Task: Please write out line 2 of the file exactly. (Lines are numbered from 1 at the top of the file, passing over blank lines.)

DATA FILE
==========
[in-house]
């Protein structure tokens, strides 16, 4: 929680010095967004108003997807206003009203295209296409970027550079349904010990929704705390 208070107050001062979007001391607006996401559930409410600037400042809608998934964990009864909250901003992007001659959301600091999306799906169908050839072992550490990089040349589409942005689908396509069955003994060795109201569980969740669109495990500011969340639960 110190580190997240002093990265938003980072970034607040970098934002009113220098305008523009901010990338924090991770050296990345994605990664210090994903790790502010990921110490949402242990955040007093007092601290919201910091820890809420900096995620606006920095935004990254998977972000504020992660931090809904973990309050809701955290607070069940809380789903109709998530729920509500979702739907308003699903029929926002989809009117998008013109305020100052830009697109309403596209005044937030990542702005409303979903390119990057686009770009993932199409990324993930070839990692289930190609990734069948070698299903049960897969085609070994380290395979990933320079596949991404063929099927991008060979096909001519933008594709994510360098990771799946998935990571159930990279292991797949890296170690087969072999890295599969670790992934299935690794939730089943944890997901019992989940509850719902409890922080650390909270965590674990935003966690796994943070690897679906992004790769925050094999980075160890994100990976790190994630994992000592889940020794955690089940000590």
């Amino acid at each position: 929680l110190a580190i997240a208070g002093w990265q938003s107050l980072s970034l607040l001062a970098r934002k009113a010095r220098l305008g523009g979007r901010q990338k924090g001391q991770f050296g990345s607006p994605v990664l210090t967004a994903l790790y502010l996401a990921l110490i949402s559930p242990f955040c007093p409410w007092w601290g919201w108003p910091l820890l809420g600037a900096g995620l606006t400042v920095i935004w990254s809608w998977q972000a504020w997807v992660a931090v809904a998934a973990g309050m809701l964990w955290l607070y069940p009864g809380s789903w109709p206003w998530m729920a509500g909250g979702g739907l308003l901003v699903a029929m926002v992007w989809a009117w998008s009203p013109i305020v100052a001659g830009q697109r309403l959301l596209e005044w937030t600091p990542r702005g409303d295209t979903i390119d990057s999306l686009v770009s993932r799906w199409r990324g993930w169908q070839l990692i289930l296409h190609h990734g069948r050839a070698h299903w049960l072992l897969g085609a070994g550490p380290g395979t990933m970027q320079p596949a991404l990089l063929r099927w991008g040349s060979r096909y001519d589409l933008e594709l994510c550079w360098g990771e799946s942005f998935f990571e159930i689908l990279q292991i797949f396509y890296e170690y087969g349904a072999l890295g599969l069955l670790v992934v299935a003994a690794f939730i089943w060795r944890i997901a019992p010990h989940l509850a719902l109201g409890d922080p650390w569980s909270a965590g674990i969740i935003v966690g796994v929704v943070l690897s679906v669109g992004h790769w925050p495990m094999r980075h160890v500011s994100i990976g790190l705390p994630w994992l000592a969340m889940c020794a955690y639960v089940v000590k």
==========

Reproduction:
């Protein structure tokens, strides 16, 4: 929680010095967004108003997807206003009203295209296409970027550079349904010990929704705390 208070107050001062979007001391607006996401559930409410600037400042809608998934964990009864909250901003992007001659959301600091999306799906169908050839072992550490990089040349589409942005689908396509069955003994060795109201569980969740669109495990500011969340639960 110190580190997240002093990265938003980072970034607040970098934002009113220098305008523009901010990338924090991770050296990345994605990664210090994903790790502010990921110490949402242990955040007093007092601290919201910091820890809420900096995620606006920095935004990254998977972000504020992660931090809904973990309050809701955290607070069940809380789903109709998530729920509500979702739907308003699903029929926002989809009117998008013109305020100052830009697109309403596209005044937030990542702005409303979903390119990057686009770009993932199409990324993930070839990692289930190609990734069948070698299903049960897969085609070994380290395979990933320079596949991404063929099927991008060979096909001519933008594709994510360098990771799946998935990571159930990279292991797949890296170690087969072999890295599969670790992934299935690794939730089943944890997901019992989940509850719902409890922080650390909270965590674990935003966690796994943070690897679906992004790769925050094999980075160890994100990976790190994630994992000592889940020794955690089940000590």